Meanderings Five Oh
When it’s time to suffer, you should suffer; when it’s time to cry, you should cry. Cry completely. Cry until there are no more tears and then recognize in your exhaustion that you’re alive. The sun still rises and sets. The seasons come and go. Absolutely nothing remains the same and that includes suffering. When the suffering ends wisdom begins to raise the right questions.
Seido Ray Ronci
The aspects of our being that are most riveting are under our noses. We look past the obvious to the external, the things that add little value - thinking and identifying with those things that are not us. There is nothing magical in making the obvious characterization that too many of us try to lead fake Facebook lives - those definitions of "perfect lives" that are not only imperfect, but disassociated with what is meaningful and fulfilling.
There is a wider, more significant story occurring with or without our input. It is, and continues, irrespective of our spin.
We breathe. Our heart beats. We see and smell, as blood pumps through our veins, as our muscles and tendons expand and contract, as our minds process and sort and characterize the stimuli that surround us. And we wonder. Wonder. Wonder about things that are either worthy of our wonder, or more commonly, that are what they are, regardless of our bewilderment. Why does grass grow? How can I look at a blade of grass, which it looks static and still; yet next week when I look at it again, it is taller?
Nothing stays the same. And so it goes.
The opposite of samsara (the cycle of suffering) is when all the walls fall down, when the cocoon completely disappears and we are totally open to whatever may happen, with no withdrawing, no centralizing into ourselves. That is what we aspire to, the warrior’s journey. That is what stirs us: leaping, being thrown out of the nest, going through the initiation rites, growing up, stepping into something that’s uncertain and unknown.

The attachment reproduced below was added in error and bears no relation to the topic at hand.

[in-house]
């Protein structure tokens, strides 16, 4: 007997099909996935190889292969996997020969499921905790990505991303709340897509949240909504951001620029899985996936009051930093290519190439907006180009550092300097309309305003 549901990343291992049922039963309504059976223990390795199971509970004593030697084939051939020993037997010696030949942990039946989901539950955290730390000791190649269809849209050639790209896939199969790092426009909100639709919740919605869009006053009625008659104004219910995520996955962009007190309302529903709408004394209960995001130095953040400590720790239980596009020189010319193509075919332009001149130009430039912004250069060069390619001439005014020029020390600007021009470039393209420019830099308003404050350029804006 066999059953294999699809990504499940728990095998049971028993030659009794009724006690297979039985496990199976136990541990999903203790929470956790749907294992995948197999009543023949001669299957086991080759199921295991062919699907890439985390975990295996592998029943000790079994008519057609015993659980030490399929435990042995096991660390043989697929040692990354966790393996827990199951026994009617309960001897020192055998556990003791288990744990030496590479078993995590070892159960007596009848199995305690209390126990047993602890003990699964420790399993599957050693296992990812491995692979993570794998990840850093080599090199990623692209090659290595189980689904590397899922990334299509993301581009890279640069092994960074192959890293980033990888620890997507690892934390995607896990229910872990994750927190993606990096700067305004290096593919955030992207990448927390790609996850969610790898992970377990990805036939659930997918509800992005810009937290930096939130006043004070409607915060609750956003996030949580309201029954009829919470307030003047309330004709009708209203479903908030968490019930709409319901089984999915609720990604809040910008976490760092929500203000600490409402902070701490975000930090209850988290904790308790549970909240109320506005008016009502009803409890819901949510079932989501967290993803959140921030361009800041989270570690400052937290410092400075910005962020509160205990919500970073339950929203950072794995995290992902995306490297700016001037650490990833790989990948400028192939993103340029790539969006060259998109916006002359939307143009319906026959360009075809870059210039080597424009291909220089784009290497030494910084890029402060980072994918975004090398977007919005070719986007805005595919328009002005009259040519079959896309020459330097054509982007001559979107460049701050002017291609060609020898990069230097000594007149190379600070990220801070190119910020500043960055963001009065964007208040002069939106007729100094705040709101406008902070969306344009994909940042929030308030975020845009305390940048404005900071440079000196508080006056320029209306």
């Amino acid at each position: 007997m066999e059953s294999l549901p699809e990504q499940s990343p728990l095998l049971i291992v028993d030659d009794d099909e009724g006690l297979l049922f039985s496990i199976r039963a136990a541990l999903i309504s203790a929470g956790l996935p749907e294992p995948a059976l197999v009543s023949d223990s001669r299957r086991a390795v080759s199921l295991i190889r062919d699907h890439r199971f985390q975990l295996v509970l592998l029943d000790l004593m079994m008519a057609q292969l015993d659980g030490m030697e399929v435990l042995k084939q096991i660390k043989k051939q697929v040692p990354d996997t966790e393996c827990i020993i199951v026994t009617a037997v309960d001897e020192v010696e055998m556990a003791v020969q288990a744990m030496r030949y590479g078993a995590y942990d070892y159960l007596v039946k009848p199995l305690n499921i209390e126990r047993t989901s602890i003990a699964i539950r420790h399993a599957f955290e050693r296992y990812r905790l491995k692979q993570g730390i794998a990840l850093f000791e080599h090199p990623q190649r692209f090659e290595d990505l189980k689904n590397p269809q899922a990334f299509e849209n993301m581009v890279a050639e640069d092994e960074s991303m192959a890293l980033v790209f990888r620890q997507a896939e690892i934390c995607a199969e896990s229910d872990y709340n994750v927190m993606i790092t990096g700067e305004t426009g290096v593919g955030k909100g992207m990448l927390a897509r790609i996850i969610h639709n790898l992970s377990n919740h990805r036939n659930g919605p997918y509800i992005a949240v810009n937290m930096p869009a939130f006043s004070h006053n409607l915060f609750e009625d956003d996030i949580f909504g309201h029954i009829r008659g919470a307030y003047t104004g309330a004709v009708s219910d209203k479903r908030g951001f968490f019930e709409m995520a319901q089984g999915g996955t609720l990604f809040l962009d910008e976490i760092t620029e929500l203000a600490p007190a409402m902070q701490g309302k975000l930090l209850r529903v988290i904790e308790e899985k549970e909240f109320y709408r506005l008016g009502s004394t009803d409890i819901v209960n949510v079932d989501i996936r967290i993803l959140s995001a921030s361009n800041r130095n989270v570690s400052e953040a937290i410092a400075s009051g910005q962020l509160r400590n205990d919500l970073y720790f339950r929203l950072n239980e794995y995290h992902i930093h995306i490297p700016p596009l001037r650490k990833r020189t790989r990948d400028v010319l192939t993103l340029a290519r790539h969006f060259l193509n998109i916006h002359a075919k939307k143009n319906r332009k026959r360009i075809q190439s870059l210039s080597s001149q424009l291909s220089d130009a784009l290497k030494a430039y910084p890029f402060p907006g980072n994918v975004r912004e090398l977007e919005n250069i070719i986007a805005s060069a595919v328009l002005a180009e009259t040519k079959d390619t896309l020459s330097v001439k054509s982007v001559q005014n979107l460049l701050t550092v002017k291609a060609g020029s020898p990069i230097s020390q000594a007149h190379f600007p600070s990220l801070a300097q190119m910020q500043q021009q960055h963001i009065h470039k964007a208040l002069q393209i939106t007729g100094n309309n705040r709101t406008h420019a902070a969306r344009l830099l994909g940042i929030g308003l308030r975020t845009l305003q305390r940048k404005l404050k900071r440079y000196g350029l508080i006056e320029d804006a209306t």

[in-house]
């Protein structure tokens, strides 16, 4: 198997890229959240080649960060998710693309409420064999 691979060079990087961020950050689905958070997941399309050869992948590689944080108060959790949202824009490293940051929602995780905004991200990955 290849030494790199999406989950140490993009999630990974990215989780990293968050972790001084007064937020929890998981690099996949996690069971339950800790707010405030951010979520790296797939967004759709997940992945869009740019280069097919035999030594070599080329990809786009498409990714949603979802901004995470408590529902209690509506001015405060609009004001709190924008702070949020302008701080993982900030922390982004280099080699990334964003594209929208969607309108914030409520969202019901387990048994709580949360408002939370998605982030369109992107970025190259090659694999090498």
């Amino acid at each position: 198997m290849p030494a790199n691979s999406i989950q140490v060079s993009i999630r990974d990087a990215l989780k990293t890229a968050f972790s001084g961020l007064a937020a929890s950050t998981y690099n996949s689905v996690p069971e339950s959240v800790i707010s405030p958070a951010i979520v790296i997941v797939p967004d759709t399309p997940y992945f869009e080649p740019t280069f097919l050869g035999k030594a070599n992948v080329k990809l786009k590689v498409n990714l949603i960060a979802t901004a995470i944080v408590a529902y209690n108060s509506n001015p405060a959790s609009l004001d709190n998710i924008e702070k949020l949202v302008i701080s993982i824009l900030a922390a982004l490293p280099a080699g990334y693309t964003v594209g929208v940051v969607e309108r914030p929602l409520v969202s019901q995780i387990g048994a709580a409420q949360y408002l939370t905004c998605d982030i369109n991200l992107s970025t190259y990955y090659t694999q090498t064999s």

It's funny how much some things used to matter, and now are hardly even blips on the radar. This past week I turned 50, which I guess is something significant to some. I don't even know why it matters. It's more easily divisible, I suppose, in case I have to divide my life into quadrants for some cosmic board game. Or perhaps it's supposed to signify some apex before decline - in which case, that means I'm on the apex right now, which is awesome. When I climb a mountain, the struggle is going up the steep incline - that part isn't more fun, although there is some merit to the struggle itself. But reaching the summit is so breathtaking, so beautiful, you want to drink in the view, feel it in your senses, admire the magnificence of standing atop such a noble structure. That's the reason we hike a mountain in the first place.
I feel so blessed, on so many levels. I've moved through problems and struggles, I've persevered and came out smiling, happy and satisfied. So many things I imagined to be difficult, were only imaginary, and not living because of an imaginary shadow seems so wasteful. And unnecessary.
I look out over the Parisian landscape, having run over eleven miles through it's curvy, iconic, whimsical streets with la joie de la vie, it fills my soul with passion and inspiration that make me feel happy to be alive.
“The afternoon knows what the morning never suspected.”
And yet, there is no delusion. No expectation from moment to moment that another tsunami of angst and heartache isn't accumulating over the horizon. It is, undoubtedly happening, in some form or another. The difference is being firmly planted into the soil, letting the rain wash over me, letting it drench me, soak me, and know that there will be cleaner air to breathe, and a richer ground beneath me, for having persevered through it.
It doesn't matter whether I believe this to be true, it is the reality regardless.
The morning sun illuminates the sky and the blanched buildings outside, the dull rumble of trains, honking of horns, the clicking of the dog's feet on the hardwood floor next door, the tapping of my fingers on my keyboard, the crisp, earthy aroma of the coffee dances upon my lips. And this is the experience of being alive. Nothing can penetrate this calmness. This peacefulness.
And so it goes.
"He who is of a calm and happy nature will hardly feel the pressure of age, but to him who is of an opposite disposition, youth and age are equally a burden."
"And so it goes."
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